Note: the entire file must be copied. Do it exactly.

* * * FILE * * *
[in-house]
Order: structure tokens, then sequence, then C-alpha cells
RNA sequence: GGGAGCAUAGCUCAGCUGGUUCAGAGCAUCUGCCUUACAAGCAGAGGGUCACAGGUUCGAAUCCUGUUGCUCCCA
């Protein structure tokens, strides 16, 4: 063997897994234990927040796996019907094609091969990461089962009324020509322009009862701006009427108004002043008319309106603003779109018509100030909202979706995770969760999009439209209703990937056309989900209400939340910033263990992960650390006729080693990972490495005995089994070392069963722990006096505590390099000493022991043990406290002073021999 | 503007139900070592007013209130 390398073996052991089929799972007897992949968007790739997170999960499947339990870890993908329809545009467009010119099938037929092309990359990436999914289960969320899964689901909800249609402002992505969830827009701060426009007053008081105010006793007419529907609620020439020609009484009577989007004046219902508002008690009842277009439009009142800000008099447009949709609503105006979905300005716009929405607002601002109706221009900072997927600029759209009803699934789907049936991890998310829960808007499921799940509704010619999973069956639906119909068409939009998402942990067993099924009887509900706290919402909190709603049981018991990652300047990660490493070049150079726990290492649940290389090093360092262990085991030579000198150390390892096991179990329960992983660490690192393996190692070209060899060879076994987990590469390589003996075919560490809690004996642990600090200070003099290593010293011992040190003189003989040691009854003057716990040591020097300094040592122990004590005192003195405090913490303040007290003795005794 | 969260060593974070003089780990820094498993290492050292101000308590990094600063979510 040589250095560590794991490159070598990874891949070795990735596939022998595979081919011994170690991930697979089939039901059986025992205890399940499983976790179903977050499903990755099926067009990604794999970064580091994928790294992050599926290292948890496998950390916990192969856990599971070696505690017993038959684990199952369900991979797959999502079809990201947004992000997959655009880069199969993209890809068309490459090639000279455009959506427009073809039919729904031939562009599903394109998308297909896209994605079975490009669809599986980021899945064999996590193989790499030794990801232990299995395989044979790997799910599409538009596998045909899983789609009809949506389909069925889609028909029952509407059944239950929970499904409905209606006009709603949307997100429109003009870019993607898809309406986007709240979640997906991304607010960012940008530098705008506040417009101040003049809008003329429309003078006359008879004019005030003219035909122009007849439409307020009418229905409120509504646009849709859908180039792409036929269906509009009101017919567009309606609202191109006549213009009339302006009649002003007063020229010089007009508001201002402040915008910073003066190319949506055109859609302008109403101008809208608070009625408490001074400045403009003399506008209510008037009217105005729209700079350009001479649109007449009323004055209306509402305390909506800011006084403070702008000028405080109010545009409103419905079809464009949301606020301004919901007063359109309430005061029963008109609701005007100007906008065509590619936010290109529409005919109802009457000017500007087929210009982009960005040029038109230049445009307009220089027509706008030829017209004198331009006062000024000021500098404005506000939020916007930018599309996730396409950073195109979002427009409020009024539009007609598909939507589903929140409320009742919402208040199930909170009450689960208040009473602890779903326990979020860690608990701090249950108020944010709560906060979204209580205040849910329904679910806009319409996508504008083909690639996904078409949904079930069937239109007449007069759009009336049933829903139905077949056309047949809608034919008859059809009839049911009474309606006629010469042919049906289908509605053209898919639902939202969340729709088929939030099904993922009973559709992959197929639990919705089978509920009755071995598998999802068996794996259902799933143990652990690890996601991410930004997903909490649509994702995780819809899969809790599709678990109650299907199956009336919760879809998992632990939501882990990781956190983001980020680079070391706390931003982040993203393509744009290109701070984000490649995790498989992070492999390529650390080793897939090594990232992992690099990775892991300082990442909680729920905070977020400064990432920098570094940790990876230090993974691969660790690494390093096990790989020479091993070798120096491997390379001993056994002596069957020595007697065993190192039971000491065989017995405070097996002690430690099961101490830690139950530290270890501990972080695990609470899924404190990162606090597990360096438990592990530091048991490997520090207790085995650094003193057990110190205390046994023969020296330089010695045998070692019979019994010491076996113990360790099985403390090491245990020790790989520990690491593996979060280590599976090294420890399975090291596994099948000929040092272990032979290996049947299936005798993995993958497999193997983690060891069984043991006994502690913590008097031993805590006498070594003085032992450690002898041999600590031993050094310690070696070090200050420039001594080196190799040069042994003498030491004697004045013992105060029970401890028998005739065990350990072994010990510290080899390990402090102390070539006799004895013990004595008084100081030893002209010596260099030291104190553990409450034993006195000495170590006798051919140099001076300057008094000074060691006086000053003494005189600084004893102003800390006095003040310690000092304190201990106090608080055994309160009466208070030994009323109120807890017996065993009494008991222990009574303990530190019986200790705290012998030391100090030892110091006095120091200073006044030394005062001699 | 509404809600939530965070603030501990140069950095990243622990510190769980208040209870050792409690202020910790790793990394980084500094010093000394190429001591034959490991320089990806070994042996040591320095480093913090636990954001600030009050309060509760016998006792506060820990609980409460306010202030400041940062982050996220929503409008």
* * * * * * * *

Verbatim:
[in-house]
Order: structure tokens, then sequence, then C-alpha cells
RNA sequence: GGGAGCAUAGCUCAGCUGGUUCAGAGCAUCUGCCUUACAAGCAGAGGGUCACAGGUUCGAAUCCUGUUGCUCCCA
């Protein structure tokens, strides 16, 4: 063997897994234990927040796996019907094609091969990461089962009324020509322009009862701006009427108004002043008319309106603003779109018509100030909202979706995770969760999009439209209703990937056309989900209400939340910033263990992960650390006729080693990972490495005995089994070392069963722990006096505590390099000493022991043990406290002073021999 | 503007139900070592007013209130 390398073996052991089929799972007897992949968007790739997170999960499947339990870890993908329809545009467009010119099938037929092309990359990436999914289960969320899964689901909800249609402002992505969830827009701060426009007053008081105010006793007419529907609620020439020609009484009577989007004046219902508002008690009842277009439009009142800000008099447009949709609503105006979905300005716009929405607002601002109706221009900072997927600029759209009803699934789907049936991890998310829960808007499921799940509704010619999973069956639906119909068409939009998402942990067993099924009887509900706290919402909190709603049981018991990652300047990660490493070049150079726990290492649940290389090093360092262990085991030579000198150390390892096991179990329960992983660490690192393996190692070209060899060879076994987990590469390589003996075919560490809690004996642990600090200070003099290593010293011992040190003189003989040691009854003057716990040591020097300094040592122990004590005192003195405090913490303040007290003795005794 | 969260060593974070003089780990820094498993290492050292101000308590990094600063979510 040589250095560590794991490159070598990874891949070795990735596939022998595979081919011994170690991930697979089939039901059986025992205890399940499983976790179903977050499903990755099926067009990604794999970064580091994928790294992050599926290292948890496998950390916990192969856990599971070696505690017993038959684990199952369900991979797959999502079809990201947004992000997959655009880069199969993209890809068309490459090639000279455009959506427009073809039919729904031939562009599903394109998308297909896209994605079975490009669809599986980021899945064999996590193989790499030794990801232990299995395989044979790997799910599409538009596998045909899983789609009809949506389909069925889609028909029952509407059944239950929970499904409905209606006009709603949307997100429109003009870019993607898809309406986007709240979640997906991304607010960012940008530098705008506040417009101040003049809008003329429309003078006359008879004019005030003219035909122009007849439409307020009418229905409120509504646009849709859908180039792409036929269906509009009101017919567009309606609202191109006549213009009339302006009649002003007063020229010089007009508001201002402040915008910073003066190319949506055109859609302008109403101008809208608070009625408490001074400045403009003399506008209510008037009217105005729209700079350009001479649109007449009323004055209306509402305390909506800011006084403070702008000028405080109010545009409103419905079809464009949301606020301004919901007063359109309430005061029963008109609701005007100007906008065509590619936010290109529409005919109802009457000017500007087929210009982009960005040029038109230049445009307009220089027509706008030829017209004198331009006062000024000021500098404005506000939020916007930018599309996730396409950073195109979002427009409020009024539009007609598909939507589903929140409320009742919402208040199930909170009450689960208040009473602890779903326990979020860690608990701090249950108020944010709560906060979204209580205040849910329904679910806009319409996508504008083909690639996904078409949904079930069937239109007449007069759009009336049933829903139905077949056309047949809608034919008859059809009839049911009474309606006629010469042919049906289908509605053209898919639902939202969340729709088929939030099904993922009973559709992959197929639990919705089978509920009755071995598998999802068996794996259902799933143990652990690890996601991410930004997903909490649509994702995780819809899969809790599709678990109650299907199956009336919760879809998992632990939501882990990781956190983001980020680079070391706390931003982040993203393509744009290109701070984000490649995790498989992070492999390529650390080793897939090594990232992992690099990775892991300082990442909680729920905070977020400064990432920098570094940790990876230090993974691969660790690494390093096990790989020479091993070798120096491997390379001993056994002596069957020595007697065993190192039971000491065989017995405070097996002690430690099961101490830690139950530290270890501990972080695990609470899924404190990162606090597990360096438990592990530091048991490997520090207790085995650094003193057990110190205390046994023969020296330089010695045998070692019979019994010491076996113990360790099985403390090491245990020790790989520990690491593996979060280590599976090294420890399975090291596994099948000929040092272990032979290996049947299936005798993995993958497999193997983690060891069984043991006994502690913590008097031993805590006498070594003085032992450690002898041999600590031993050094310690070696070090200050420039001594080196190799040069042994003498030491004697004045013992105060029970401890028998005739065990350990072994010990510290080899390990402090102390070539006799004895013990004595008084100081030893002209010596260099030291104190553990409450034993006195000495170590006798051919140099001076300057008094000074060691006086000053003494005189600084004893102003800390006095003040310690000092304190201990106090608080055994309160009466208070030994009323109120807890017996065993009494008991222990009574303990530190019986200790705290012998030391100090030892110091006095120091200073006044030394005062001699 | 509404809600939530965070603030501990140069950095990243622990510190769980208040209870050792409690202020910790790793990394980084500094010093000394190429001591034959490991320089990806070994042996040591320095480093913090636990954001600030009050309060509760016998006792506060820990609980409460306010202030400041940062982050996220929503409008």